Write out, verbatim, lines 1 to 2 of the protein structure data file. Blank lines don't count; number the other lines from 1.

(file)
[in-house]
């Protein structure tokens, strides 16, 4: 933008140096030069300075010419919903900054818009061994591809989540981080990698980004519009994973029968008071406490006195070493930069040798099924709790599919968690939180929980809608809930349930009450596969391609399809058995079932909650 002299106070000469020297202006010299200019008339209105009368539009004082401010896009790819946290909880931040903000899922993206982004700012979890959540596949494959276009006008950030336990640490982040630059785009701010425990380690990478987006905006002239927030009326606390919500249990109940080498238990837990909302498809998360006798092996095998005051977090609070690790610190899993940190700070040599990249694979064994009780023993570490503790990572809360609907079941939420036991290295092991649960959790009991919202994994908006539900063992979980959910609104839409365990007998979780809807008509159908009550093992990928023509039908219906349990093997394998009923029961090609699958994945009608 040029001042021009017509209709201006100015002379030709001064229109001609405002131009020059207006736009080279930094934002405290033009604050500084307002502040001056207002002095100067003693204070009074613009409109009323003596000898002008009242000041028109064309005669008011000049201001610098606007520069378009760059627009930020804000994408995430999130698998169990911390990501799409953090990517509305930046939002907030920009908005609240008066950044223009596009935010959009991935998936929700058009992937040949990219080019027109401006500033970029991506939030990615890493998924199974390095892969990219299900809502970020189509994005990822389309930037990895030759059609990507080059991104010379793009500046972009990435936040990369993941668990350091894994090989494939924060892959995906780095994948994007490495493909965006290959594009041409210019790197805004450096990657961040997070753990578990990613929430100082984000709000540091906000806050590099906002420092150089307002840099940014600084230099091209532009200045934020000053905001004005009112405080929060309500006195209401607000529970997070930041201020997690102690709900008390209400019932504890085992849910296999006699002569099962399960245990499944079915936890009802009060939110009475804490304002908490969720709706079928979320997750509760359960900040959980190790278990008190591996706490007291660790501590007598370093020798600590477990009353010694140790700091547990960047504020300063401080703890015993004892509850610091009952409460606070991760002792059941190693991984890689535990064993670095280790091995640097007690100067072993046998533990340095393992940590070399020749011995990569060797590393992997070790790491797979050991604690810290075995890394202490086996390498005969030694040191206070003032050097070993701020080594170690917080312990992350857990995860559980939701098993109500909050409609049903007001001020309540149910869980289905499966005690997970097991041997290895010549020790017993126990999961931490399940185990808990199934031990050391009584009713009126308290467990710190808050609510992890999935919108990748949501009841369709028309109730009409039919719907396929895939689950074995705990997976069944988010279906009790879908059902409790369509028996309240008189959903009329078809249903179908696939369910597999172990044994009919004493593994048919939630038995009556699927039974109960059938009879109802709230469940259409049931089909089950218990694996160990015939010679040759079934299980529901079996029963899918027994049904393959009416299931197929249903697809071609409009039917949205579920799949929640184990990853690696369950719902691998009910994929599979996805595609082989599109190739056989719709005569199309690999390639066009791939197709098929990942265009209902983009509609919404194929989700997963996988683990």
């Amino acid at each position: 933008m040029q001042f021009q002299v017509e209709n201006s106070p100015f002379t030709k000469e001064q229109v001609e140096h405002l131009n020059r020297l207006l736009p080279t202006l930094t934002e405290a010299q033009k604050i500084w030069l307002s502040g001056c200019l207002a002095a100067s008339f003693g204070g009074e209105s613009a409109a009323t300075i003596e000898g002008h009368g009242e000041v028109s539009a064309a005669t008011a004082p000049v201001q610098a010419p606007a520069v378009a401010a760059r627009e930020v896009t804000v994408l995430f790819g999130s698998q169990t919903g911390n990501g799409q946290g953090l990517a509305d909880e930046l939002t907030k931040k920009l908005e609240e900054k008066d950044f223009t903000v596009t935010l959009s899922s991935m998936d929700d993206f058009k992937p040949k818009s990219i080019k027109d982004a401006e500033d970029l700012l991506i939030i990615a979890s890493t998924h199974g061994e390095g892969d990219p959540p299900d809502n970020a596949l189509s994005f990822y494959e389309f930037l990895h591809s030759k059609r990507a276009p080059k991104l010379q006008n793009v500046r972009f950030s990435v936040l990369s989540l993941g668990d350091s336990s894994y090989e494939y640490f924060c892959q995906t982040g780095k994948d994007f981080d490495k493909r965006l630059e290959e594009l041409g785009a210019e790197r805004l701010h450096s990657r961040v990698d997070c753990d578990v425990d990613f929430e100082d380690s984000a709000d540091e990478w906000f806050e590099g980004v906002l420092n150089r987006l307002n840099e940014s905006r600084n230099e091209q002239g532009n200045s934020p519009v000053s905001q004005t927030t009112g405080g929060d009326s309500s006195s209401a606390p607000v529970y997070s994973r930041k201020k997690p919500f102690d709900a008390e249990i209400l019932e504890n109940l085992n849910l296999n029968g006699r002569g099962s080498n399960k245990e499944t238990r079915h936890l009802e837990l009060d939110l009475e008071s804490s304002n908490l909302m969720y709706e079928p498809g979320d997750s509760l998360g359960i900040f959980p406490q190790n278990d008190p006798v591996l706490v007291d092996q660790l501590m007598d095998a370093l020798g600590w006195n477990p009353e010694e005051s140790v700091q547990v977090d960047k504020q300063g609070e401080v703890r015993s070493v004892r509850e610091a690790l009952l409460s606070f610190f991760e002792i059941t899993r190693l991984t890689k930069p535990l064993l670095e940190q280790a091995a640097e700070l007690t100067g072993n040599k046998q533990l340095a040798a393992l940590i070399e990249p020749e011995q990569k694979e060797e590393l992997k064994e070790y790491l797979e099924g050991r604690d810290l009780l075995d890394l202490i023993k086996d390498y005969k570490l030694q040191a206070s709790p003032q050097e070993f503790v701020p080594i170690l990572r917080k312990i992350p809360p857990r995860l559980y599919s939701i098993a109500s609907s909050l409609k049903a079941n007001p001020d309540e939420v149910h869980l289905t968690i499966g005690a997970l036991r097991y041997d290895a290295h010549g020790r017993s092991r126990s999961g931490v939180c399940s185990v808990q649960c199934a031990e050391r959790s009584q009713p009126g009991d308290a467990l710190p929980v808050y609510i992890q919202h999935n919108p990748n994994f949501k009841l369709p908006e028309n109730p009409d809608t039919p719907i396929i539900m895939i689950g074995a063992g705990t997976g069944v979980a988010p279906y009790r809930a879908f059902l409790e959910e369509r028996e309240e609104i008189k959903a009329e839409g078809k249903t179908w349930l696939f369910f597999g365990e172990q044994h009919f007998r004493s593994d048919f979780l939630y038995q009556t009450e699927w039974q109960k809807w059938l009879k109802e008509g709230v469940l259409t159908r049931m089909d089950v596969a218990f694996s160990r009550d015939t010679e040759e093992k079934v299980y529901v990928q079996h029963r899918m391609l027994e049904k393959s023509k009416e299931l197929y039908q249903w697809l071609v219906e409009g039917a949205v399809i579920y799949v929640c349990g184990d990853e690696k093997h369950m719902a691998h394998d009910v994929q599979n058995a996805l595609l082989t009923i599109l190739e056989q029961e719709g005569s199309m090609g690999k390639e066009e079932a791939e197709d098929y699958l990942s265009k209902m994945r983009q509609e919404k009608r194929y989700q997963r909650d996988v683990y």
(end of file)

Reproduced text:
[in-house]
């Protein structure tokens, strides 16, 4: 933008140096030069300075010419919903900054818009061994591809989540981080990698980004519009994973029968008071406490006195070493930069040798099924709790599919968690939180929980809608809930349930009450596969391609399809058995079932909650 002299106070000469020297202006010299200019008339209105009368539009004082401010896009790819946290909880931040903000899922993206982004700012979890959540596949494959276009006008950030336990640490982040630059785009701010425990380690990478987006905006002239927030009326606390919500249990109940080498238990837990909302498809998360006798092996095998005051977090609070690790610190899993940190700070040599990249694979064994009780023993570490503790990572809360609907079941939420036991290295092991649960959790009991919202994994908006539900063992979980959910609104839409365990007998979780809807008509159908009550093992990928023509039908219906349990093997394998009923029961090609699958994945009608 040029001042021009017509209709201006100015002379030709001064229109001609405002131009020059207006736009080279930094934002405290033009604050500084307002502040001056207002002095100067003693204070009074613009409109009323003596000898002008009242000041028109064309005669008011000049201001610098606007520069378009760059627009930020804000994408995430999130698998169990911390990501799409953090990517509305930046939002907030920009908005609240008066950044223009596009935010959009991935998936929700058009992937040949990219080019027109401006500033970029991506939030990615890493998924199974390095892969990219299900809502970020189509994005990822389309930037990895030759059609990507080059991104010379793009500046972009990435936040990369993941668990350091894994090989494939924060892959995906780095994948994007490495493909965006290959594009041409210019790197805004450096990657961040997070753990578990990613929430100082984000709000540091906000806050590099906002420092150089307002840099940014600084230099091209532009200045934020000053905001004005009112405080929060309500006195209401607000529970997070930041201020997690102690709900008390209400019932504890085992849910296999006699002569099962399960245990499944079915936890009802009060939110009475804490304002908490969720709706079928979320997750509760359960900040959980190790278990008190591996706490007291660790501590007598370093020798600590477990009353010694140790700091547990960047504020300063401080703890015993004892509850610091009952409460606070991760002792059941190693991984890689535990064993670095280790091995640097007690100067072993046998533990340095393992940590070399020749011995990569060797590393992997070790790491797979050991604690810290075995890394202490086996390498005969030694040191206070003032050097070993701020080594170690917080312990992350857990995860559980939701098993109500909050409609049903007001001020309540149910869980289905499966005690997970097991041997290895010549020790017993126990999961931490399940185990808990199934031990050391009584009713009126308290467990710190808050609510992890999935919108990748949501009841369709028309109730009409039919719907396929895939689950074995705990997976069944988010279906009790879908059902409790369509028996309240008189959903009329078809249903179908696939369910597999172990044994009919004493593994048919939630038995009556699927039974109960059938009879109802709230469940259409049931089909089950218990694996160990015939010679040759079934299980529901079996029963899918027994049904393959009416299931197929249903697809071609409009039917949205579920799949929640184990990853690696369950719902691998009910994929599979996805595609082989599109190739056989719709005569199309690999390639066009791939197709098929990942265009209902983009509609919404194929989700997963996988683990």